Precision medicine vs medical Judgement

Precision medicine vs medical Judgement

Author: Richard Conti, MD, MACC

Some have suggested the term “Precision” medicine replace “Personalized” medicine. I don’t like either term and I’ll tell you why.

What is Precision?

The word Precision can be defined simply as reproducibility and does not necessarily mean that the diagnosis is accurate. Thus, if the medical decision is precise but not necessarily accurate it is not very useful. Accuracy is defined as being near to the true or desired value. e.g. consider a target on a rifle range; if the shots have a tight grouping anywhere on the target, they are precise but they are only precise and accurate if that tight grouping is in the Bull’s eye.

What is Personalized medicine

Since I take care of one person at a time, (personalized medicine) I have been making medical decisions in the individual patient for a long time. I interpret the term personalized medicine as meaning, making decisions for the individual patient based on multiple pieces of information.

Medical Decision making

In order to make the right medical decision (decision making is what we do) for the right patient at the right time, judgement is still required. To do this properly and to make the best decision for the patient, requires knowledge of multiple parameters. In other words, gather as much information as possible in order to make the appropriate medical decision, which hopefully is as precise and accurate as it can be. These multiple parameters include, medical information derived from risk profiles such as Framingham Risk, Clinical trials data, Family history, other conditions proven to have a detrimental effect on outcome, such as chronic kidney disease, obesity, diabetes, imaging studies, blood tests, functional studies, genetics and common sense (often related to experience). However, despite this reasonable approach, nothing including genetic profiles guarantee  that  all  of  these  parameters  will insure that the medical decision or outcome is accurate in the individual patient.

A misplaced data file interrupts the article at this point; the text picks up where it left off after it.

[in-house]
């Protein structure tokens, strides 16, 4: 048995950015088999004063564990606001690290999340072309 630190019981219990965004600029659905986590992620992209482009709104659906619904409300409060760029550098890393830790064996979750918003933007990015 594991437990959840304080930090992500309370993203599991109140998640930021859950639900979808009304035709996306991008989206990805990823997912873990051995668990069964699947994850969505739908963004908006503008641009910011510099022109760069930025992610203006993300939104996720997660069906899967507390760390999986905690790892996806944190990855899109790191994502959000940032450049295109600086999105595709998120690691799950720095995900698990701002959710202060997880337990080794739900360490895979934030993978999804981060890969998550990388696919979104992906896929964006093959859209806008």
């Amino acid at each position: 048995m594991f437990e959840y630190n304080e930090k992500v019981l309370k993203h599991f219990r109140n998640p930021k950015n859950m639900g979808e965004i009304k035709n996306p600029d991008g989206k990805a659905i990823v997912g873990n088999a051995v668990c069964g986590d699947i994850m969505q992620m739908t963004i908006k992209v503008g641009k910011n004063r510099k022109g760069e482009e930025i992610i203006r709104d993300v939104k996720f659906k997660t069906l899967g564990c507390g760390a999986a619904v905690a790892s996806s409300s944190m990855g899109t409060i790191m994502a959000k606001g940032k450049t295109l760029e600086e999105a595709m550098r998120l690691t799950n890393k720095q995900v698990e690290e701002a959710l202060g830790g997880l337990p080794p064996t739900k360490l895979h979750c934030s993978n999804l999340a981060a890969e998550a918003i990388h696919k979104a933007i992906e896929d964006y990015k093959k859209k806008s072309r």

Genetic Data and Individual

Prognostication

I believe that an individual’s genetic data are powerful risk factors but just like other risk factors they do not always result in the expected clinical phenotype or outcome. All risk factors, outlined above, including genetic profiling, apply to populations. Although  most  have  statistical  significance they may or may not apply to the individual. When all of the risk factors and conditions affecting outcome are evaluated for the individual, they may come close to being accurate for that person, but despite the near accuracy, prognostication of an individual’s outcome is still an educated guess.

Clinical trials and Prognostication

In the case of clinical trials, they may apply to the individual if the individual meets the entry criteria for the trial. If not, the clinical trial means very little to the individual. I am all for being as precise and accurate as possible when making medical decisions about individual patients. Unfortunately, medical decision making based on parameters listed above is not as consistent (precise and accurate) as parameters related to Astro-physics. Some believe that “precision medicine will hit the bull’s eye”. To me that is a statement of “Hope” and I hope they are correct. My comment on that statement is “only if it is accurate”.

What Happens if medicine becomes Precise and accurate?

If medicine ever becomes “Precise and Accurate” based on the usual risk factors including genetics and conditions affecting outcome, there will be no need for judgement by physicians, in fact there may not be any need for physicians. In my opinion, in 2016, clinical judgement is still necessary to make medical decisions in the individual patient and it will stay that way for a long time.

Updated: November 28, 2016 — 4:42 pm